Should Madea die? I’ve asked myself for years.

I’ve always been one of Tyler Perry’s biggest supporters. He fits in with a rare line of Black filmmakers who employ Black actors.

Perry’s ability to produce films featuring all-Black casts is largely due to the works of Oscar Micheaux (the father of Black cinema), Robert Townsend, John Singleton, Julie Dash and legendary director Spike Lee. These renowned and multi-faceted film mavericks have given us some of the most compelling works within Black film from Dash’s “Daughters of the Dust” to Lee’s “Do the Right Thing” to Singleton’s “Boys ‘N the Hood.”

The release of Perry’s film, “For Colored Girls,” offered a sense of relief. We had finally put Mabel “Madea” Simmons on pause.

Perry’s most infamous gun-toting, weed-smoking, backing-that-thang-up mammy caricature has been a staple within the Black community since her debut in his 1999 stage play, “I Can Do Bad All By Myself.”

Madea has been criticized by many intellectuals as a step back into the days when Black women were caricaturized as mammies, in similar fashion to Aunt Jemima. Others, namely Perry’s target audience, feel that Madea is a modern heroine, that her comic relief and no-nonsense attitude has the ability to influence our generation to return to old-school customs in raising our children.

I eagerly purchased my ticket to see “Madea’s Big Happy Family,” and plopped down in my seat, popcorn in hand, and my blood pressure began to rise during the very first scene of the film–and it never went down.

After fully absorbing the 90-minute film, I left the movie theater with my head spinning–something didn’t sit well with me.

I began to question Madea’s motives as a character. Perry has long said that his films are about putting Black family issues on the table in an exaggerated way, using a painfully direct fashion.
“Madea’s Big Happy Family,” released on Easter weekend, certainly fit into that mold.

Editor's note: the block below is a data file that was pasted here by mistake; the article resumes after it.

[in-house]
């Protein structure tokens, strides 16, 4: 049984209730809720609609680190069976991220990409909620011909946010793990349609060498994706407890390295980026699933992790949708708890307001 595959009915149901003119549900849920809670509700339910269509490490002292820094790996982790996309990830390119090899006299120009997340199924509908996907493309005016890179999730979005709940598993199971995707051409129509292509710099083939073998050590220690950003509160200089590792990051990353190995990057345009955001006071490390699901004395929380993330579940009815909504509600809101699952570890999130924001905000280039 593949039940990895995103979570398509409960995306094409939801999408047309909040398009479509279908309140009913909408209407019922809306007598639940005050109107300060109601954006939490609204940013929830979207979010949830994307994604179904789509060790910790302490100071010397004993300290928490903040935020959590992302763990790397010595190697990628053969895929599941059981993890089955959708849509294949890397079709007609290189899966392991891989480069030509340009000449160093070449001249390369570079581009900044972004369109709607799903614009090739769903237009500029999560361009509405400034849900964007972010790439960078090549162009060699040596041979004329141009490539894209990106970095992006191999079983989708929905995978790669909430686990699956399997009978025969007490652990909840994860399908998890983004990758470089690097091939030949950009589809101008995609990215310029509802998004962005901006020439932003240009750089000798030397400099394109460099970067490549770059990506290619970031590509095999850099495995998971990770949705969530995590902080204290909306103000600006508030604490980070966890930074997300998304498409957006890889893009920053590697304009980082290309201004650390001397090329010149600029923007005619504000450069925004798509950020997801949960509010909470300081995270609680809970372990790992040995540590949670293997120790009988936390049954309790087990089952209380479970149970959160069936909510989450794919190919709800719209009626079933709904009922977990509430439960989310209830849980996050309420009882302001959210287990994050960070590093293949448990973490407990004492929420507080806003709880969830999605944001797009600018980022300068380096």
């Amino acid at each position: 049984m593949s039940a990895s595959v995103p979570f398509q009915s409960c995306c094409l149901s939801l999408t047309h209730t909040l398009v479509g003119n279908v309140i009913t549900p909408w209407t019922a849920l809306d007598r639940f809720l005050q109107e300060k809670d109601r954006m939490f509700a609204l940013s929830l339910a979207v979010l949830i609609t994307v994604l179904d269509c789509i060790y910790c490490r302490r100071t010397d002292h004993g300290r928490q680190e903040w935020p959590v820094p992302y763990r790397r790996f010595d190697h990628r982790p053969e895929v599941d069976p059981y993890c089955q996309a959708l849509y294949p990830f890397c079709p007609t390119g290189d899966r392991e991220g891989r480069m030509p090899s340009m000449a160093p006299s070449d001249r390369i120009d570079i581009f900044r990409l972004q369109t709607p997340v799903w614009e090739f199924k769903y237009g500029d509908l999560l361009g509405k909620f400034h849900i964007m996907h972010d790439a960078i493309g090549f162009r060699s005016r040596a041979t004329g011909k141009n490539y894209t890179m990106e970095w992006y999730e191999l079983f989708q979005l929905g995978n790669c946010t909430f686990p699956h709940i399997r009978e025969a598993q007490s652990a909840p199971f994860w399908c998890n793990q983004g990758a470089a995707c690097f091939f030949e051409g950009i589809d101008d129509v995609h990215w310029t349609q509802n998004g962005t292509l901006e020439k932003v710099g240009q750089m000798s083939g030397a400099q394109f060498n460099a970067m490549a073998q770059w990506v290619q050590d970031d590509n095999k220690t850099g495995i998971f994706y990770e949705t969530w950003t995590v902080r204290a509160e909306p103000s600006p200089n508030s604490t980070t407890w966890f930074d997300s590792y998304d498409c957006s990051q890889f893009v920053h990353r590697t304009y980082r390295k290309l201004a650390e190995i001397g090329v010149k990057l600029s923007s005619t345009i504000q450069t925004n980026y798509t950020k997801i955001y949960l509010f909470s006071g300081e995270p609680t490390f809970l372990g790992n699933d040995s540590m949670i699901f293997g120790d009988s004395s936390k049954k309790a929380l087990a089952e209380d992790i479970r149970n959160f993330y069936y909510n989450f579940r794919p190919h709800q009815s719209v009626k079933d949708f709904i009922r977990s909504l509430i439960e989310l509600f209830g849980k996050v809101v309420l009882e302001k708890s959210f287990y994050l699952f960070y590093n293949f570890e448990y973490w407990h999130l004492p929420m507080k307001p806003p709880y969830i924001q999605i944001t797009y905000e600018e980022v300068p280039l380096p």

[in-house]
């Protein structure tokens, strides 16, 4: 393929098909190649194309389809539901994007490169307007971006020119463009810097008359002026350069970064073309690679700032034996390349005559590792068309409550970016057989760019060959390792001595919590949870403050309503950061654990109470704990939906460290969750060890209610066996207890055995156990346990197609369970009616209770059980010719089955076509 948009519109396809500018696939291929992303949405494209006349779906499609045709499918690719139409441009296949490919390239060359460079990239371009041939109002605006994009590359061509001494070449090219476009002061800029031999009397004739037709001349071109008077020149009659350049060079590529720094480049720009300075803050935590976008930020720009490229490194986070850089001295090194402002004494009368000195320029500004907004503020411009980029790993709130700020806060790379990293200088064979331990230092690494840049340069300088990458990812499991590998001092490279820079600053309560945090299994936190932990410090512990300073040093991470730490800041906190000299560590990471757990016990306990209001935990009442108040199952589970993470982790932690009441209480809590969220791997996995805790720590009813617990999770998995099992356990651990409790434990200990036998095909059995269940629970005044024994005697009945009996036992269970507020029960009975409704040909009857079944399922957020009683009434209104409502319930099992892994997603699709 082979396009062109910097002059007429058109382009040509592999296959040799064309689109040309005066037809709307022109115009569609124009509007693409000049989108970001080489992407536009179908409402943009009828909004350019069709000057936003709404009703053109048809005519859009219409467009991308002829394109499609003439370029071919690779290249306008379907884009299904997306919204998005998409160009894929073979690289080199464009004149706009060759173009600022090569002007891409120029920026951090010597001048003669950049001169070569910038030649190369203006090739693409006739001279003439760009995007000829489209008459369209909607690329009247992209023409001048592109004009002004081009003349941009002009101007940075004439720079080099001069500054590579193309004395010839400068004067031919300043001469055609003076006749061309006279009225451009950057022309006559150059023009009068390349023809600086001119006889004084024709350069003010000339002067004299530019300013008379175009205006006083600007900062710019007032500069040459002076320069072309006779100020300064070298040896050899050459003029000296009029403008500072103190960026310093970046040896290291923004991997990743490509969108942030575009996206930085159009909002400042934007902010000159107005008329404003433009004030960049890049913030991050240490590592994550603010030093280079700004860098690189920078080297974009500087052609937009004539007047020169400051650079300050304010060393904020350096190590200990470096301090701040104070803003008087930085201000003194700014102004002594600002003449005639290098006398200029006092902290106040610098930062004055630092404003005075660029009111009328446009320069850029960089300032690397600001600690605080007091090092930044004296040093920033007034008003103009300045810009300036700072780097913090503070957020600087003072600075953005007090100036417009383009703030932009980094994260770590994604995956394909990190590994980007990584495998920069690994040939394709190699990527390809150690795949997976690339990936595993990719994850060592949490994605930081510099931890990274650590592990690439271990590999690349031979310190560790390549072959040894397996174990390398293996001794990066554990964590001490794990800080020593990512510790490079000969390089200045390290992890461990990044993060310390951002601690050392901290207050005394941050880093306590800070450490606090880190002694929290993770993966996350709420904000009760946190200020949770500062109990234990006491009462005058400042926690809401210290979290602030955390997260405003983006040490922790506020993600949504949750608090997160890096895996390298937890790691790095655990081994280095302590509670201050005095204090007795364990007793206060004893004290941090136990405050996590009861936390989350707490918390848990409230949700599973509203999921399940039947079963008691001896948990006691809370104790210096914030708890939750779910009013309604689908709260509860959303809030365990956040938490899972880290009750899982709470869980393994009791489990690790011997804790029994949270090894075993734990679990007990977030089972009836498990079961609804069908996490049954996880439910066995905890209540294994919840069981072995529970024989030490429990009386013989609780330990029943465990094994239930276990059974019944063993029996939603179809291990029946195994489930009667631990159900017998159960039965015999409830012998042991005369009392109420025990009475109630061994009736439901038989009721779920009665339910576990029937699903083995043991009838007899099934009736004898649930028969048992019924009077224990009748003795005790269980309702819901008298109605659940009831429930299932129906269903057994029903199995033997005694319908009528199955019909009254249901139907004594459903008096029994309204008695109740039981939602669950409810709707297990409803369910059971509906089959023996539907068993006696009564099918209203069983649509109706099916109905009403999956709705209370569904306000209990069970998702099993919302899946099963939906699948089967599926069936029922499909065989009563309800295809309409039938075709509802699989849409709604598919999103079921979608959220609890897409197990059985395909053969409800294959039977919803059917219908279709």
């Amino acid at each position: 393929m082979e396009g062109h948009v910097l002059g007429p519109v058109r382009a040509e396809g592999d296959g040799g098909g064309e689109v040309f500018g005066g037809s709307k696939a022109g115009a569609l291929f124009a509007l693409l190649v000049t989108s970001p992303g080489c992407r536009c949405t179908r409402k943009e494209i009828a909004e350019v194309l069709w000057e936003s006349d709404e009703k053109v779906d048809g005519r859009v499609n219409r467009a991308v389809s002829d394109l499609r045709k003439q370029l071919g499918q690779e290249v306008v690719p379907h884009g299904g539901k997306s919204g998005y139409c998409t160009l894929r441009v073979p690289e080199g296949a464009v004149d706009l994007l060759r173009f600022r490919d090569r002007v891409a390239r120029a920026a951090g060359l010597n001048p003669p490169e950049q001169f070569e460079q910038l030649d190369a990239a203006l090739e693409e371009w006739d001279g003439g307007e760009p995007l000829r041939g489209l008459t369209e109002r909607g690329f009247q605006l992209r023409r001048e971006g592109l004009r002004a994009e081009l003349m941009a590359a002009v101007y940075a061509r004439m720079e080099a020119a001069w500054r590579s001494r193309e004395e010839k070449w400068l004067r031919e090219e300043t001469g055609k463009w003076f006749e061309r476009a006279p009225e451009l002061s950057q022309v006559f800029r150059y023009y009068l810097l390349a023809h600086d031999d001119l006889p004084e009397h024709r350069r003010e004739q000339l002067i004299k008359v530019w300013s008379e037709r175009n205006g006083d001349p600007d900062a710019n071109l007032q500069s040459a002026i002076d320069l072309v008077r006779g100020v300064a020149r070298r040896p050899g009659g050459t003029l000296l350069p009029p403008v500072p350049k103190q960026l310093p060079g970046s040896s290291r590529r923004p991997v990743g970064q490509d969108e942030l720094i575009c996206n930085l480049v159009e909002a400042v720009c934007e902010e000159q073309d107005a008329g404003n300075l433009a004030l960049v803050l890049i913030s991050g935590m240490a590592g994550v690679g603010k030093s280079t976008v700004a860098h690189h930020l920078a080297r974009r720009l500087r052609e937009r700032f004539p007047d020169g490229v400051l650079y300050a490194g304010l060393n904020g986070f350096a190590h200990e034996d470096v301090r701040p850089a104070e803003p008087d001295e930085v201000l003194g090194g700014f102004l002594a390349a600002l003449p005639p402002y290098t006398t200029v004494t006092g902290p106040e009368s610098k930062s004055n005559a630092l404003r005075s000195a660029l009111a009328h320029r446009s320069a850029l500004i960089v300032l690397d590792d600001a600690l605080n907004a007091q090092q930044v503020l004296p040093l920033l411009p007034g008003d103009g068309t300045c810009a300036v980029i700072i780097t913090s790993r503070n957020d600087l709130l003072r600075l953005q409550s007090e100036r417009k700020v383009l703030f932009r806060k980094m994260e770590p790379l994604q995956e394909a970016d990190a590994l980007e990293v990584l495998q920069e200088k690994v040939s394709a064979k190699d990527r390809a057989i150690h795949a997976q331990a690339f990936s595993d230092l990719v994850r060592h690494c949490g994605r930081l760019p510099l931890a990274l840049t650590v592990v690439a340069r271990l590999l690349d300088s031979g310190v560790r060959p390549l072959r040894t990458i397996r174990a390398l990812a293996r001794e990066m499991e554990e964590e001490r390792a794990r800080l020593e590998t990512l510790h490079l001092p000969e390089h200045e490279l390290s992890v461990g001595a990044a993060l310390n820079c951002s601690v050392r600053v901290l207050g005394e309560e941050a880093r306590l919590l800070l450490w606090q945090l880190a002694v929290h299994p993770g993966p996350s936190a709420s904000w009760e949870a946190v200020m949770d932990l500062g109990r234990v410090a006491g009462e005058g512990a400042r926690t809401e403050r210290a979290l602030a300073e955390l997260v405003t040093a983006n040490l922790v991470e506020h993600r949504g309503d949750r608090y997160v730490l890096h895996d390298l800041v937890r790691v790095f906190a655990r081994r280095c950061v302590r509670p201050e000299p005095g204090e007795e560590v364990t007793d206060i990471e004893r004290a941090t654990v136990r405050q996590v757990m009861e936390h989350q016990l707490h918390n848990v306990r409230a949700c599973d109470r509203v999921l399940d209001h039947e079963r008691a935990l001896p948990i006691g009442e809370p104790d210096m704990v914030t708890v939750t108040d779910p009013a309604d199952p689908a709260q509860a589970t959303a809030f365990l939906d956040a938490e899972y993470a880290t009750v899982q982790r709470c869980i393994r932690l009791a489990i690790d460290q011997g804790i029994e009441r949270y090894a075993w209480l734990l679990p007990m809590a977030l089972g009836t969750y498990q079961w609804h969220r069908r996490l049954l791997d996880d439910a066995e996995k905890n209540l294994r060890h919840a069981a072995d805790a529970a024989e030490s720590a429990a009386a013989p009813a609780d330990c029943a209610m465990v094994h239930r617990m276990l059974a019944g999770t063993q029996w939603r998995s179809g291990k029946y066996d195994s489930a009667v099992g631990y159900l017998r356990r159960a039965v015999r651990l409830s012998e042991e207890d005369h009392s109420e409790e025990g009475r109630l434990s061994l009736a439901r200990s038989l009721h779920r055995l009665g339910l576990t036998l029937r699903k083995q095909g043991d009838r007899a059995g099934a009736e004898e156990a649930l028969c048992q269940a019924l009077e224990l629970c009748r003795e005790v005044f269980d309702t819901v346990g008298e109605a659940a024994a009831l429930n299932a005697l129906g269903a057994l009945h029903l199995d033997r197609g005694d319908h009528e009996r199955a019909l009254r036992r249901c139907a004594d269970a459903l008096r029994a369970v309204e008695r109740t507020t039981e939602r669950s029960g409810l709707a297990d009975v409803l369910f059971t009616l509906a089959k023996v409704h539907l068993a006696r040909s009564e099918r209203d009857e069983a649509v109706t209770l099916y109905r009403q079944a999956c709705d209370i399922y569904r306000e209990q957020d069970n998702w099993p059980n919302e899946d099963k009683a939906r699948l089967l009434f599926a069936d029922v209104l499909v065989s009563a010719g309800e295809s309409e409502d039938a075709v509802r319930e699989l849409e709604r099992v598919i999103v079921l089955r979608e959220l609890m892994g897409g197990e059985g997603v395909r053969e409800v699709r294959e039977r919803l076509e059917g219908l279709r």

I’ve never been a stranger to films with outrageous caricatures, remembering Townsend’s “Hollywood Shuffle,” Lee’s “School Daze,” and the Hughes brothers’ legendary film “Menace II Society,” but this one was different.

Possibly, the disappearing then suddenly re-emerging characters and holes in the script (Perry generally writes all of his films) were a bit trying for the audience. Maybe it was the constant parody of Black spirituality, including Madea’s quoting different “prescriptures” or Aunt Bam’s affinity for smoking marijuana before invoking Jesus. Perhaps it was the fact that nearly every woman in the film was depicted as an over-the-top-emotionally-charged shrew who preyed on and emotionally abused their men.

Most likely, my abhorrence of the film came at the hands of Uncle Joe, who repeatedly said the solution the problem of mouthy Black women was calling the hot line (800-CHOKE-THAT-HO.) Perry even wrote a song to accompany the slogan.

No doubt, somewhere in the Black community, Facebook pages, T-shirts and other merchandise are being created with the slogan, and Perry may possibly have to eat those words one day.

Aaron McGruder’s television series, “The Boondocks,” is Black satire at its absolute finest. In fact, McGruder satirized Perry in the recently banned “Pause” episode of the animated series. In the episode, he parodied Madea with the main character, Winston Jerome, dressing in drag and forcing the men in his production company to walk on egg shells around him-until he eventually bedded them.

While McGruder has been known largely as one of the leading Black satirists, his series has largely challenged the Black community to see issues through several different lenses, including Grandad (the old school-civil rights era survivor), Huey (the intellectual), and Riley (the ghetto fabulous aspiring rapper).

Perry’s film, while maintaining the same entertaining qualities of other Madea flicks, falls short of the various lenses. Traditionally, he has tried to pack as many heavy issues as possible into his films, which can either overwhelm the audience or force them to abandon any semblance of absorbing a life-changing theme.

There is no doubt that Perry has been the leading director to employ Black artists and his intentions are wildly important in helping the Black community think more objectively about issues, but perhaps Madea should die as a martyr for social change.

James B. Golden, MPA, is a Los Angeles-based music journalist. He has previously edited the Hip Hop Think Tank academic journal and Kapu-Sens Literary Magazine. He is also the author of a Hip Hop poetry collection entitled “Sweet Potato Pie Underneath the Sun’s Broiler.”